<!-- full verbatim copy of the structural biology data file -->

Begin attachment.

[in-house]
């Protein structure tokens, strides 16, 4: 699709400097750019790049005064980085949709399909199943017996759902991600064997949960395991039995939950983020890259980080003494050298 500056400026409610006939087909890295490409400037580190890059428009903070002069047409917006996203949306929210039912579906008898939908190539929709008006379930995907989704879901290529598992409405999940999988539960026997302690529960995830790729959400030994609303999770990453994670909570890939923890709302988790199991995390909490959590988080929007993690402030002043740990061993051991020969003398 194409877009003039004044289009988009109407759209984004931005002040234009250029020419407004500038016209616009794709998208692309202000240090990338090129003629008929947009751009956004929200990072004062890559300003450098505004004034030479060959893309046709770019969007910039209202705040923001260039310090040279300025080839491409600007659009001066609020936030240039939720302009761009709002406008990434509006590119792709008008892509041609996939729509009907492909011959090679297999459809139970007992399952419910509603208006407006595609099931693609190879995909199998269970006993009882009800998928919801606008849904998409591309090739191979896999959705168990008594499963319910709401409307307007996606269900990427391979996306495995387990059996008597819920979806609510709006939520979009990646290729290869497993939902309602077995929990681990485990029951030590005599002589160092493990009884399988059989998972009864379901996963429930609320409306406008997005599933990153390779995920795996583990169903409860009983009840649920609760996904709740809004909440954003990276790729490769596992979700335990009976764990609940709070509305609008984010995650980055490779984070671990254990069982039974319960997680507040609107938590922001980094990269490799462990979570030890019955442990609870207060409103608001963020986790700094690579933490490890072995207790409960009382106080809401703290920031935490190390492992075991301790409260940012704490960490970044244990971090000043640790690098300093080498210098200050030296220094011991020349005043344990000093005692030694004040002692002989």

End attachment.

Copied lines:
[in-house]
């Protein structure tokens, strides 16, 4: 699709400097750019790049005064980085949709399909199943017996759902991600064997949960395991039995939950983020890259980080003494050298 500056400026409610006939087909890295490409400037580190890059428009903070002069047409917006996203949306929210039912579906008898939908190539929709008006379930995907989704879901290529598992409405999940999988539960026997302690529960995830790729959400030994609303999770990453994670909570890939923890709302988790199991995390909490959590988080929007993690402030002043740990061993051991020969003398 194409877009003039004044289009988009109407759209984004931005002040234009250029020419407004500038016209616009794709998208692309202000240090990338090129003629008929947009751009956004929200990072004062890559300003450098505004004034030479060959893309046709770019969007910039209202705040923001260039310090040279300025080839491409600007659009001066609020936030240039939720302009761009709002406008990434509006590119792709008008892509041609996939729509009907492909011959090679297999459809139970007992399952419910509603208006407006595609099931693609190879995909199998269970006993009882009800998928919801606008849904998409591309090739191979896999959705168990008594499963319910709401409307307007996606269900990427391979996306495995387990059996008597819920979806609510709006939520979009990646290729290869497993939902309602077995929990681990485990029951030590005599002589160092493990009884399988059989998972009864379901996963429930609320409306406008997005599933990153390779995920795996583990169903409860009983009840649920609760996904709740809004909440954003990276790729490769596992979700335990009976764990609940709070509305609008984010995650980055490779984070671990254990069982039974319960997680507040609107938590922001980094990269490799462990979570030890019955442990609870207060409103608001963020986790700094690579933490490890072995207790409960009382106080809401703290920031935490190390492992075991301790409260940012704490960490970044244990971090000043640790690098300093080498210098200050030296220094011991020349005043344990000093005692030694004040002692002989």